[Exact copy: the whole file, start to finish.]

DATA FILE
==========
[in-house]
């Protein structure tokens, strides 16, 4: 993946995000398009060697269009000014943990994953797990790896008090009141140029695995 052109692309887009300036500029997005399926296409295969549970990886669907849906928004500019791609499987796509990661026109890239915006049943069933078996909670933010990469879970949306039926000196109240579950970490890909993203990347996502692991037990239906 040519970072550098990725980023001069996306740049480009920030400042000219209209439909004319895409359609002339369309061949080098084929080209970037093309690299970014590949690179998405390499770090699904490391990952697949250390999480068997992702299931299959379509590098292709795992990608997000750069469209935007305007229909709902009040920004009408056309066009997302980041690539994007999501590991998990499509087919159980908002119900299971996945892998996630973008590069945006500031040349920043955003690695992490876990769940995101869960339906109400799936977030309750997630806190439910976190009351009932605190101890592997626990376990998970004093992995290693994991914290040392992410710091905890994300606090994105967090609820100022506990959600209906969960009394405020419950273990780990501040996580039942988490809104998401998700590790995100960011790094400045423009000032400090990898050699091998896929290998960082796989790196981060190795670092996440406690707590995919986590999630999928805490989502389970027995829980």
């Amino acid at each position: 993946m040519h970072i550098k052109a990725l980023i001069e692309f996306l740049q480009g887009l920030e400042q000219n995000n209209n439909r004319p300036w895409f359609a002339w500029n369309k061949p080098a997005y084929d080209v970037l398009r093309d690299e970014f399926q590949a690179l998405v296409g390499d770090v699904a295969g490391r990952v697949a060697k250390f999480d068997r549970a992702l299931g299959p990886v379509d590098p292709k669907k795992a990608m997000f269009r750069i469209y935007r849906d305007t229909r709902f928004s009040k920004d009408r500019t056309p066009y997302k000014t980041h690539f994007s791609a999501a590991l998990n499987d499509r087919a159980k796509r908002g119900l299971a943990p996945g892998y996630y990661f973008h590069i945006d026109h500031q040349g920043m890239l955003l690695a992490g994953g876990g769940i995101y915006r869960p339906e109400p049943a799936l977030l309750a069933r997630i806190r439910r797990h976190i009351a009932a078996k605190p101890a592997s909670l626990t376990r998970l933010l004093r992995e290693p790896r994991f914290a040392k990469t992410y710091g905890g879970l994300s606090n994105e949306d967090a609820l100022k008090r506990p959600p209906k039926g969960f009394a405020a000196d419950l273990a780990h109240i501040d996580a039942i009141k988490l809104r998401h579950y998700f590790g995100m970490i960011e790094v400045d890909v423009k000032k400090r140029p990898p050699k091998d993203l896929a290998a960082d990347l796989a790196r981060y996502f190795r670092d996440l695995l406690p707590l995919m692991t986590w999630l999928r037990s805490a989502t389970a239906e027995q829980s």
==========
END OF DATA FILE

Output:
[in-house]
């Protein structure tokens, strides 16, 4: 993946995000398009060697269009000014943990994953797990790896008090009141140029695995 052109692309887009300036500029997005399926296409295969549970990886669907849906928004500019791609499987796509990661026109890239915006049943069933078996909670933010990469879970949306039926000196109240579950970490890909993203990347996502692991037990239906 040519970072550098990725980023001069996306740049480009920030400042000219209209439909004319895409359609002339369309061949080098084929080209970037093309690299970014590949690179998405390499770090699904490391990952697949250390999480068997992702299931299959379509590098292709795992990608997000750069469209935007305007229909709902009040920004009408056309066009997302980041690539994007999501590991998990499509087919159980908002119900299971996945892998996630973008590069945006500031040349920043955003690695992490876990769940995101869960339906109400799936977030309750997630806190439910976190009351009932605190101890592997626990376990998970004093992995290693994991914290040392992410710091905890994300606090994105967090609820100022506990959600209906969960009394405020419950273990780990501040996580039942988490809104998401998700590790995100960011790094400045423009000032400090990898050699091998896929290998960082796989790196981060190795670092996440406690707590995919986590999630999928805490989502389970027995829980």
């Amino acid at each position: 993946m040519h970072i550098k052109a990725l980023i001069e692309f996306l740049q480009g887009l920030e400042q000219n995000n209209n439909r004319p300036w895409f359609a002339w500029n369309k061949p080098a997005y084929d080209v970037l398009r093309d690299e970014f399926q590949a690179l998405v296409g390499d770090v699904a295969g490391r990952v697949a060697k250390f999480d068997r549970a992702l299931g299959p990886v379509d590098p292709k669907k795992a990608m997000f269009r750069i469209y935007r849906d305007t229909r709902f928004s009040k920004d009408r500019t056309p066009y997302k000014t980041h690539f994007s791609a999501a590991l998990n499987d499509r087919a159980k796509r908002g119900l299971a943990p996945g892998y996630y990661f973008h590069i945006d026109h500031q040349g920043m890239l955003l690695a992490g994953g876990g769940i995101y915006r869960p339906e109400p049943a799936l977030l309750a069933r997630i806190r439910r797990h976190i009351a009932a078996k605190p101890a592997s909670l626990t376990r998970l933010l004093r992995e290693p790896r994991f914290a040392k990469t992410y710091g905890g879970l994300s606090n994105e949306d967090a609820l100022k008090r506990p959600p209906k039926g969960f009394a405020a000196d419950l273990a780990h109240i501040d996580a039942i009141k988490l809104r998401h579950y998700f590790g995100m970490i960011e790094v400045d890909v423009k000032k400090r140029p990898p050699k091998d993203l896929a290998a960082d990347l796989a790196r981060y996502f190795r670092d996440l695995l406690p707590l995919m692991t986590w999630l999928r037990s805490a989502t389970a239906e027995q829980s």